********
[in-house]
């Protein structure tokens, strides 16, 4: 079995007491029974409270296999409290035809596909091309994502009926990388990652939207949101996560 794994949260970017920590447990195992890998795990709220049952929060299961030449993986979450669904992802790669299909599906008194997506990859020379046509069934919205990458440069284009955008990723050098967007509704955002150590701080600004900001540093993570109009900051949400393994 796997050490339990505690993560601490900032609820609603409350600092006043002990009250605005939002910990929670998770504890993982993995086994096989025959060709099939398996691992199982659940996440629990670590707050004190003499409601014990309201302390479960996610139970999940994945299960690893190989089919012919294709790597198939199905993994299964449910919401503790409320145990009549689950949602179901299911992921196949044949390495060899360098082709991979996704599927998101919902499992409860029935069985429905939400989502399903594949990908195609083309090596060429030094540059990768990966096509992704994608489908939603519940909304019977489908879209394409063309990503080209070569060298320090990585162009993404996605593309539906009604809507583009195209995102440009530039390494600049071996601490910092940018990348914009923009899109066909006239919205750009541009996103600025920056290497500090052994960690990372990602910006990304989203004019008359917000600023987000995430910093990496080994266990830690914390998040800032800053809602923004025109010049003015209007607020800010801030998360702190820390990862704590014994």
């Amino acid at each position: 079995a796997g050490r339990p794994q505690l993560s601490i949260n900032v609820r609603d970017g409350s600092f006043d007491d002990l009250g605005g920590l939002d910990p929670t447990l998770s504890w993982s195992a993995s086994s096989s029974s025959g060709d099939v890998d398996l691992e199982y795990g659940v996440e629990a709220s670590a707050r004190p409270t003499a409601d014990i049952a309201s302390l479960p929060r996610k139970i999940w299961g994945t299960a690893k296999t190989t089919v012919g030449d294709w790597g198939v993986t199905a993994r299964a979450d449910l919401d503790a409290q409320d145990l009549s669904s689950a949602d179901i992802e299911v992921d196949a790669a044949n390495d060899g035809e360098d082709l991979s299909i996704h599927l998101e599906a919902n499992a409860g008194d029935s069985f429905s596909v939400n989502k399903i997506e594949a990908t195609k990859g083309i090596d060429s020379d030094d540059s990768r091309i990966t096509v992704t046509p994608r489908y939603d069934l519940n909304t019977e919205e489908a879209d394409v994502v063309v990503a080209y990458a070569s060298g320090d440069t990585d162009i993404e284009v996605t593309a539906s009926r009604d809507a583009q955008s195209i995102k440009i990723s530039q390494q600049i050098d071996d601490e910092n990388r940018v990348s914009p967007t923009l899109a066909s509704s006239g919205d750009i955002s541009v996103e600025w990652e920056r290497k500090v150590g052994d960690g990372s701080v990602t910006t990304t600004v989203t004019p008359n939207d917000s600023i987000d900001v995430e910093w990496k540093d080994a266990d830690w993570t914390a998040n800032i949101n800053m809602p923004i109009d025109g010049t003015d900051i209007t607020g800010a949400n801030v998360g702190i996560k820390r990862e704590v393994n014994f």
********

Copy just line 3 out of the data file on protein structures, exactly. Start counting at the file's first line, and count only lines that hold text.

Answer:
């Amino acid at each position: 079995a796997g050490r339990p794994q505690l993560s601490i949260n900032v609820r609603d970017g409350s600092f006043d007491d002990l009250g605005g920590l939002d910990p929670t447990l998770s504890w993982s195992a993995s086994s096989s029974s025959g060709d099939v890998d398996l691992e199982y795990g659940v996440e629990a709220s670590a707050r004190p409270t003499a409601d014990i049952a309201s302390l479960p929060r996610k139970i999940w299961g994945t299960a690893k296999t190989t089919v012919g030449d294709w790597g198939v993986t199905a993994r299964a979450d449910l919401d503790a409290q409320d145990l009549s669904s689950a949602d179901i992802e299911v992921d196949a790669a044949n390495d060899g035809e360098d082709l991979s299909i996704h599927l998101e599906a919902n499992a409860g008194d029935s069985f429905s596909v939400n989502k399903i997506e594949a990908t195609k990859g083309i090596d060429s020379d030094d540059s990768r091309i990966t096509v992704t046509p994608r489908y939603d069934l519940n909304t019977e919205e489908a879209d394409v994502v063309v990503a080209y990458a070569s060298g320090d440069t990585d162009i993404e284009v996605t593309a539906s009926r009604d809507a583009q955008s195209i995102k440009i990723s530039q390494q600049i050098d071996d601490e910092n990388r940018v990348s914009p967007t923009l899109a066909s509704s006239g919205d750009i955002s541009v996103e600025w990652e920056r290497k500090v150590g052994d960690g990372s701080v990602t910006t990304t600004v989203t004019p008359n939207d917000s600023i987000d900001v995430e910093w990496k540093d080994a266990d830690w993570t914390a998040n800032i949101n800053m809602p923004i109009d025109g010049t003015d900051i209007t607020g800010a949400n801030v998360g702190i996560k820390r990862e704590v393994n014994f």